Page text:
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Louisa Gothard
Louisa Gothard
Senior Solicitor, Head of Family Law
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When separating twins for adoption is in their best interests
Date:9 JAN 2019
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David Bedingfield, barrister at 4 Paper Buildings, discusses how the court came to decide that it was in the best interests of twins to be separated for adoption, following ‘incompetence and serial failings’ by the local authority.

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Prospective Adopters for BT and another v County of Herefordshire District Council and others (A Local Authority and others intervening) [2018] EWFC 76

What are the practical implications of this case?
 

This case affirms that judges in care proceedings must determine the best interests of a child at the time of the hearing—the child’s current reality is the starting point. There is no assumption that the child’s birth family is the appropriate placement or in the best interests of the child. There is no ‘right’ that trumps the command in the Children Act 1989 and the Adoption and Children Act 2002 that the welfare of the child is the court’s paramount consideration.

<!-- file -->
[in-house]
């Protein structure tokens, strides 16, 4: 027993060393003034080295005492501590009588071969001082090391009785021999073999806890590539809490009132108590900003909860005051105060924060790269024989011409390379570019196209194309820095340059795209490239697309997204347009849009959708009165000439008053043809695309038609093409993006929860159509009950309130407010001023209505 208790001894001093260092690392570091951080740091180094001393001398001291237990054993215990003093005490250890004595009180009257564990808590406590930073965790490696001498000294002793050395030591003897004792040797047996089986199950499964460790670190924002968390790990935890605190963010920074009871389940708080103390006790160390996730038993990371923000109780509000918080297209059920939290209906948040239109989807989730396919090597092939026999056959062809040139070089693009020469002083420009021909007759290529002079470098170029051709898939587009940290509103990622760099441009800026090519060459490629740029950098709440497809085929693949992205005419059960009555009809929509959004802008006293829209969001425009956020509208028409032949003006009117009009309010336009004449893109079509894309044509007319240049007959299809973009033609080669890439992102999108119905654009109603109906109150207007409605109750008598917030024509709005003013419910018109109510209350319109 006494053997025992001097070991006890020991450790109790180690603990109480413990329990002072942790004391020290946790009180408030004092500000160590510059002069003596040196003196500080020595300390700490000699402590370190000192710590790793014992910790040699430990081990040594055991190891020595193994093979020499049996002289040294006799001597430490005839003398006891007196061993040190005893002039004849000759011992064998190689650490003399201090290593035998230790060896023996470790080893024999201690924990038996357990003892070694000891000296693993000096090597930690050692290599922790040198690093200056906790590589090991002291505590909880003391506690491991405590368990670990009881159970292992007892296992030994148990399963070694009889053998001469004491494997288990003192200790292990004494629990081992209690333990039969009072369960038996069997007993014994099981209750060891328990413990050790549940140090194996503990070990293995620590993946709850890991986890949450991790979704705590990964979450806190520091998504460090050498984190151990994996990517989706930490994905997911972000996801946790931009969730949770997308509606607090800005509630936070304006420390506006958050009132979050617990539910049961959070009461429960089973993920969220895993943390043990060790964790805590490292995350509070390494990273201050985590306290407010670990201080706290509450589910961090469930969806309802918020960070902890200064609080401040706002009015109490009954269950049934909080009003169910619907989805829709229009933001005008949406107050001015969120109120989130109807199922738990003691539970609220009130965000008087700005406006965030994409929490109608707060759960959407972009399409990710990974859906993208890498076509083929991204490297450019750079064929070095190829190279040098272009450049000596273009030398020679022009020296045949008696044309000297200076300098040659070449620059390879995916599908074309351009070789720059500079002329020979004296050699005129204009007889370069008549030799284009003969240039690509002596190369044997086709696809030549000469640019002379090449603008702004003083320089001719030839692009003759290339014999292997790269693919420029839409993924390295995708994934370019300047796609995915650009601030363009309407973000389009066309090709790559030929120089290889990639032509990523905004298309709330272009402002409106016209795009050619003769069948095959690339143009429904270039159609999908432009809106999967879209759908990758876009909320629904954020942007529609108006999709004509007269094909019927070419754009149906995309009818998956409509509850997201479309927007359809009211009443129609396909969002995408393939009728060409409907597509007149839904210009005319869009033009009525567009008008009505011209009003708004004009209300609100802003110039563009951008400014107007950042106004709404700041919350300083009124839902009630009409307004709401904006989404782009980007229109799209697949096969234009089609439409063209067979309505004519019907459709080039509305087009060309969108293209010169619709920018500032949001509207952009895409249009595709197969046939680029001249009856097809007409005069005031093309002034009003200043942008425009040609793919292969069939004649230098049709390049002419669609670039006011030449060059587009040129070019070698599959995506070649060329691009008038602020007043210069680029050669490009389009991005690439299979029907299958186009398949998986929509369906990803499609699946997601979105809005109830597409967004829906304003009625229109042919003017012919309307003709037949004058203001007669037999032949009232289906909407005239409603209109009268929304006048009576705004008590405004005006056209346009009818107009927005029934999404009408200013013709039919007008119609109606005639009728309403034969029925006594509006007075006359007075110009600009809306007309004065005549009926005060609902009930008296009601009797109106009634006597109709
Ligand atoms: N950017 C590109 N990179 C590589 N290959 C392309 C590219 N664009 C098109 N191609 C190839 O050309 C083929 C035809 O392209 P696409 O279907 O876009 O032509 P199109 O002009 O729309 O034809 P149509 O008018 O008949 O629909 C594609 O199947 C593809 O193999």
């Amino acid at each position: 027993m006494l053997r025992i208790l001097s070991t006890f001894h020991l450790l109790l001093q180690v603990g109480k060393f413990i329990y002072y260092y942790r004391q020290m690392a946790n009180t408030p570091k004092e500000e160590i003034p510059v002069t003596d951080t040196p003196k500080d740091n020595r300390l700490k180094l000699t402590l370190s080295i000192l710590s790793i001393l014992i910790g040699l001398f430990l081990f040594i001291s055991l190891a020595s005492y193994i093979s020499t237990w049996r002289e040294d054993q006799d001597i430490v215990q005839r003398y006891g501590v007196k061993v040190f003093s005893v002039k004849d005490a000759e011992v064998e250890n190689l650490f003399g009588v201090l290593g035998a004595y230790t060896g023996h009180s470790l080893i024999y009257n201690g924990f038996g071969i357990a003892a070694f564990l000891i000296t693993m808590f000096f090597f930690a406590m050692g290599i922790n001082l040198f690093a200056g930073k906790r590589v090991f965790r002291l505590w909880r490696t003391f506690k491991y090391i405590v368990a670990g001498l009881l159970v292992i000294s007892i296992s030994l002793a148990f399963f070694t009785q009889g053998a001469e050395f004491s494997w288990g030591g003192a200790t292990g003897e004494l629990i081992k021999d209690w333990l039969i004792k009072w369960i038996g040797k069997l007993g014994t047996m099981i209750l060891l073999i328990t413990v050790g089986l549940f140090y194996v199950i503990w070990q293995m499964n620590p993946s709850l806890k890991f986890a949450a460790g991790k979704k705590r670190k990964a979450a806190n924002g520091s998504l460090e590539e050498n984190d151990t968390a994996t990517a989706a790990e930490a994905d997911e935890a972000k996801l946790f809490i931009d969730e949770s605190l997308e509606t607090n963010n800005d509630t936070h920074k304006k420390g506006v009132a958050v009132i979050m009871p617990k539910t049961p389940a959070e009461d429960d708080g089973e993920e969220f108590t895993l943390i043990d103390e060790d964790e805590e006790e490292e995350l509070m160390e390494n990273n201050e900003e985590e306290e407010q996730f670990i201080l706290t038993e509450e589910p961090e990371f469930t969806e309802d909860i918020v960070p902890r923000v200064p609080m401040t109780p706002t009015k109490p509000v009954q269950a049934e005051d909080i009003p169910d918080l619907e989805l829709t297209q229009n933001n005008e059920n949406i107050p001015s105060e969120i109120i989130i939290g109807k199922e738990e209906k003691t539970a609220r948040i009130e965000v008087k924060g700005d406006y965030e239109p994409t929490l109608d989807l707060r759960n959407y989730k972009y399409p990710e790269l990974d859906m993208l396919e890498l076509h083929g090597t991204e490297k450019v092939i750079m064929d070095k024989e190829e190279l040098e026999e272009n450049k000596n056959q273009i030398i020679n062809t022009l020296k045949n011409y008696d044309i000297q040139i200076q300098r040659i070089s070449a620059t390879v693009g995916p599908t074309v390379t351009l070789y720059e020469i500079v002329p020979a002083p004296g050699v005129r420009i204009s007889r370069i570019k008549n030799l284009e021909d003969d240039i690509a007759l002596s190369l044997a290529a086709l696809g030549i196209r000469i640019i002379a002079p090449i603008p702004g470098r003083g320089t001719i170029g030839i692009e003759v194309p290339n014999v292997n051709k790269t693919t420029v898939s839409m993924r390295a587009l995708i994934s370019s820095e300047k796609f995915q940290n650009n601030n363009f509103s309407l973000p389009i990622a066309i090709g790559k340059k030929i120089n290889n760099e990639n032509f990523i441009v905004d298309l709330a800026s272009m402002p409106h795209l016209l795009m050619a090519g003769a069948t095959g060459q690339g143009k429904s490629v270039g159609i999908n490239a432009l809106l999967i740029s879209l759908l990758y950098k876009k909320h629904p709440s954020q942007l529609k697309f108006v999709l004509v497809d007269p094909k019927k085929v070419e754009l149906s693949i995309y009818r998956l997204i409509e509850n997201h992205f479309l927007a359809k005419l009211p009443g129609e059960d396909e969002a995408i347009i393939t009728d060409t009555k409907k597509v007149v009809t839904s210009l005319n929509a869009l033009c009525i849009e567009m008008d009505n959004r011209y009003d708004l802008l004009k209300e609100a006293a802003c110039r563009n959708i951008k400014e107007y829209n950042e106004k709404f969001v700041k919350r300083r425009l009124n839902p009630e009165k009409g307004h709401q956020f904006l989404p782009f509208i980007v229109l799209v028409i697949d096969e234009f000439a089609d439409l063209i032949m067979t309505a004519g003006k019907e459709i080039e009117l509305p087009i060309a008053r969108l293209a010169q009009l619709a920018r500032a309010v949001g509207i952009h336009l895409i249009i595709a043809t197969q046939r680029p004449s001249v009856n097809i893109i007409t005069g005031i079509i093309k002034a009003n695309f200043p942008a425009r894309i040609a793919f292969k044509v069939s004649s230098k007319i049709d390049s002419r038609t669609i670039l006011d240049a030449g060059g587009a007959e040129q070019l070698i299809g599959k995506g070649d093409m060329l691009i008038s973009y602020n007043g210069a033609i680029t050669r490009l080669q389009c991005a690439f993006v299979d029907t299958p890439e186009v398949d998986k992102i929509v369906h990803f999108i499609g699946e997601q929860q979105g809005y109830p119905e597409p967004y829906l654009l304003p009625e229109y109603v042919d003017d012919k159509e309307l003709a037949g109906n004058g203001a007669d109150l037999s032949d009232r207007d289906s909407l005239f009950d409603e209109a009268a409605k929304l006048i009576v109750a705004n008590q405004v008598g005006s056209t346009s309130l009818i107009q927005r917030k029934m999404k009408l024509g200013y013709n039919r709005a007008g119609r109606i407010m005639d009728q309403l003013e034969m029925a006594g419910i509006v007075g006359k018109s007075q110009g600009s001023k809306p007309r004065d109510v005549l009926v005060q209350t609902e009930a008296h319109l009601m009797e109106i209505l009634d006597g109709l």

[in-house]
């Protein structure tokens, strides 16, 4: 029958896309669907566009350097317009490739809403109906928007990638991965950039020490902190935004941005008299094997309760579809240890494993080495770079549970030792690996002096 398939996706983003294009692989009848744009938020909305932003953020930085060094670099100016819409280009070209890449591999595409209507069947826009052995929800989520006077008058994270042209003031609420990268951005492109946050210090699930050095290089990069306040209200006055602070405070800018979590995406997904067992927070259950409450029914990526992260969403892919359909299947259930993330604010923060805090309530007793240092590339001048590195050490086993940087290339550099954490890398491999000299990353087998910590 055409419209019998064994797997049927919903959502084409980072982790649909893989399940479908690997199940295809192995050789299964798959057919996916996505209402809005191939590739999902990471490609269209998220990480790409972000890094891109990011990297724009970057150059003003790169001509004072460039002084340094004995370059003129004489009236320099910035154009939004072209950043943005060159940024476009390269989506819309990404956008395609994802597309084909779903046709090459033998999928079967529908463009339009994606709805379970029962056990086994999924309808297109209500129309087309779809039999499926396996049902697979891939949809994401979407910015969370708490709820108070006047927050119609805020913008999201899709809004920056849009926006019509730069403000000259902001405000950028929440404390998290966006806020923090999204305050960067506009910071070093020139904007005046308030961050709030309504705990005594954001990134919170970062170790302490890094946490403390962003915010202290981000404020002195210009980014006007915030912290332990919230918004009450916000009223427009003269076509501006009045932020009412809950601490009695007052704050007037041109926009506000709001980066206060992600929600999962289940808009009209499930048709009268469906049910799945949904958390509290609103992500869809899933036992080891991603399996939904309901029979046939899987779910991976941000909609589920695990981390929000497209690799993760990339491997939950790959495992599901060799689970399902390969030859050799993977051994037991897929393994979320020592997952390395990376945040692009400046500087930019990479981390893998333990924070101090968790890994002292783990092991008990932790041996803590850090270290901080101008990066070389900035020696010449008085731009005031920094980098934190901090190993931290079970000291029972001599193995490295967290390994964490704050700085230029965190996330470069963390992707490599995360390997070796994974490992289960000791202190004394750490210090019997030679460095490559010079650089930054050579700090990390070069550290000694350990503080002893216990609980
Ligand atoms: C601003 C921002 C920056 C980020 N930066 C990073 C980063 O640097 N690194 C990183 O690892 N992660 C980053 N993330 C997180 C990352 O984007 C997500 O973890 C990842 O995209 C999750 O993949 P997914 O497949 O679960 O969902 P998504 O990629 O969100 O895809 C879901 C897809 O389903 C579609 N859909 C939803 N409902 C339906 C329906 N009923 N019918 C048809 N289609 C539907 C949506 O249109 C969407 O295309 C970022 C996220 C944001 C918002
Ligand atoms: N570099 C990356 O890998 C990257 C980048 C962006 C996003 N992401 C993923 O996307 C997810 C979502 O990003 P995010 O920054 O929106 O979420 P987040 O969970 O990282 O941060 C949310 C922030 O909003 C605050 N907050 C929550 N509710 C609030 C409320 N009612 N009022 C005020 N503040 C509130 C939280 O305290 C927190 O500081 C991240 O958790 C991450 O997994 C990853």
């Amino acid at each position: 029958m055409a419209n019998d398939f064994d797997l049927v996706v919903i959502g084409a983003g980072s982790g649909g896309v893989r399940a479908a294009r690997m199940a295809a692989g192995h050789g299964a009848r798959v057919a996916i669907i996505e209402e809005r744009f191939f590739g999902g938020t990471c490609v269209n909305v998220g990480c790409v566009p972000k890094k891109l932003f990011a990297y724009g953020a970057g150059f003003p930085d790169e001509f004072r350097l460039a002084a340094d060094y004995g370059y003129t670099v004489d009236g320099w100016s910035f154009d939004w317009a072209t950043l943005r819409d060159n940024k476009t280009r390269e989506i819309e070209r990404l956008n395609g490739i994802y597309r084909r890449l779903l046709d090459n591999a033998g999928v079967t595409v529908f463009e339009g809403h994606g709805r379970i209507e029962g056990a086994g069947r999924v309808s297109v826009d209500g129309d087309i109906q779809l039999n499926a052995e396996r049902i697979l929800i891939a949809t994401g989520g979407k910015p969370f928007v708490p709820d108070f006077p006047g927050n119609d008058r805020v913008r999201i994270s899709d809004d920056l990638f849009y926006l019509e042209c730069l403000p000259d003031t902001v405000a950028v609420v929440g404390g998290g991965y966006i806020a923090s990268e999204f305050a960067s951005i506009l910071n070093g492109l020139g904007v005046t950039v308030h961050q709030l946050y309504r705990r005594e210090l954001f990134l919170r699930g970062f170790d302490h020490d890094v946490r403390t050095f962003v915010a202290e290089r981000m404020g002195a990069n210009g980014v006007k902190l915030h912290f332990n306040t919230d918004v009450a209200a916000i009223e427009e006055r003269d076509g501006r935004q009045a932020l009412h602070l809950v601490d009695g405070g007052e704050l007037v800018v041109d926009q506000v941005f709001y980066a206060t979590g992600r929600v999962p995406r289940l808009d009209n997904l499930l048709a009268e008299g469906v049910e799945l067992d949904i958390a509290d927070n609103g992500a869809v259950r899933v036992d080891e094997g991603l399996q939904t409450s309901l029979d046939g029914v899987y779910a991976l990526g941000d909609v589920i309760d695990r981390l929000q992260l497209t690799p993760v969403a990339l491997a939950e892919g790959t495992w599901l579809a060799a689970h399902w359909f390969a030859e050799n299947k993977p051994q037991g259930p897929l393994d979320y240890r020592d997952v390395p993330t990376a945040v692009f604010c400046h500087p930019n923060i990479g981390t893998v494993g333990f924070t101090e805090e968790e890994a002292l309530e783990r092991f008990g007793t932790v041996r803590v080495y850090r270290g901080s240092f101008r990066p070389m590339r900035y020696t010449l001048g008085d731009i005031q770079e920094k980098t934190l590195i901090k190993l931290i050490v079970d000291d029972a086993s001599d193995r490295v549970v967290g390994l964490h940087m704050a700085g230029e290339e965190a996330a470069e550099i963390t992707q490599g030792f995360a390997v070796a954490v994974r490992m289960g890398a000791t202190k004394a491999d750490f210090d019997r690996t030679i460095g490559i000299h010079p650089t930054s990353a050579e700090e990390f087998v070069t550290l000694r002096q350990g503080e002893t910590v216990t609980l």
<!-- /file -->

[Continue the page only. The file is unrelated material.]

This case also confirms that local authority care plans must set out, with particularity, what will occur in the future. Those care plans must be included in the bundle of documents that will be considered later by social workers, review panels and independent reviewing officers (IRO). The plans may only be changed after a full review by social workers and the IRO. It is likely that expert assessment is required if siblings are to be separated or if children are to be removed from long-term placements against the wishes of the carers.
 

Local authorities must be transparent with regard to all decisions made affecting children in their care and meetings must be minuted. Systems should be set up to ensure there are regular reviews of care plans for children in care. Those care plans must be followed, unless the welfare of the child requires they be changed. If they are changed, reasons must be clearly set out and supported.

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